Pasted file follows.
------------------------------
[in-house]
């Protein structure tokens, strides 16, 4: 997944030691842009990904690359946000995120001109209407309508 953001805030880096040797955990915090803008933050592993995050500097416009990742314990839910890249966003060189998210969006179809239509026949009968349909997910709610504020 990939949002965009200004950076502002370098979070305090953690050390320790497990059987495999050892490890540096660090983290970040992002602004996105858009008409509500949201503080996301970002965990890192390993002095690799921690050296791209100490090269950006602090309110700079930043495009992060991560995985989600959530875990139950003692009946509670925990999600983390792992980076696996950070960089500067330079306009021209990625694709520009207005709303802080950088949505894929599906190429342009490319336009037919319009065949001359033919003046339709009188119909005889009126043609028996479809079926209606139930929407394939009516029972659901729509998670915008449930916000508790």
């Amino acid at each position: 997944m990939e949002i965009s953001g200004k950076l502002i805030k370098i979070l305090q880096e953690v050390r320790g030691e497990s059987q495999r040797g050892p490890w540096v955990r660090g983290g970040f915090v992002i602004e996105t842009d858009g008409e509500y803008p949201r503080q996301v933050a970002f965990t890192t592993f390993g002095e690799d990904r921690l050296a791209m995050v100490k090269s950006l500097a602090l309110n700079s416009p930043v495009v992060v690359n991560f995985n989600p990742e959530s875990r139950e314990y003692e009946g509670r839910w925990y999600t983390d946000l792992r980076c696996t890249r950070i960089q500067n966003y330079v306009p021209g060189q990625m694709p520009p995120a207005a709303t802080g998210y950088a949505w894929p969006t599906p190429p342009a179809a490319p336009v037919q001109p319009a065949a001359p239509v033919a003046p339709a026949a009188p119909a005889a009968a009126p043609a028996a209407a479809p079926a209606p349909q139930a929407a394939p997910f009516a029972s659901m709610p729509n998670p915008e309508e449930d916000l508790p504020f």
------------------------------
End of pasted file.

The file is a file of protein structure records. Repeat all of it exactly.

[in-house]
């Protein structure tokens, strides 16, 4: 997944030691842009990904690359946000995120001109209407309508 953001805030880096040797955990915090803008933050592993995050500097416009990742314990839910890249966003060189998210969006179809239509026949009968349909997910709610504020 990939949002965009200004950076502002370098979070305090953690050390320790497990059987495999050892490890540096660090983290970040992002602004996105858009008409509500949201503080996301970002965990890192390993002095690799921690050296791209100490090269950006602090309110700079930043495009992060991560995985989600959530875990139950003692009946509670925990999600983390792992980076696996950070960089500067330079306009021209990625694709520009207005709303802080950088949505894929599906190429342009490319336009037919319009065949001359033919003046339709009188119909005889009126043609028996479809079926209606139930929407394939009516029972659901729509998670915008449930916000508790």
């Amino acid at each position: 997944m990939e949002i965009s953001g200004k950076l502002i805030k370098i979070l305090q880096e953690v050390r320790g030691e497990s059987q495999r040797g050892p490890w540096v955990r660090g983290g970040f915090v992002i602004e996105t842009d858009g008409e509500y803008p949201r503080q996301v933050a970002f965990t890192t592993f390993g002095e690799d990904r921690l050296a791209m995050v100490k090269s950006l500097a602090l309110n700079s416009p930043v495009v992060v690359n991560f995985n989600p990742e959530s875990r139950e314990y003692e009946g509670r839910w925990y999600t983390d946000l792992r980076c696996t890249r950070i960089q500067n966003y330079v306009p021209g060189q990625m694709p520009p995120a207005a709303t802080g998210y950088a949505w894929p969006t599906p190429p342009a179809a490319p336009v037919q001109p319009a065949a001359p239509v033919a003046p339709a026949a009188p119909a005889a009968a009126p043609a028996a209407a479809p079926a209606p349909q139930a929407a394939p997910f009516a029972s659901m709610p729509n998670p915008e309508e449930d916000l508790p504020f």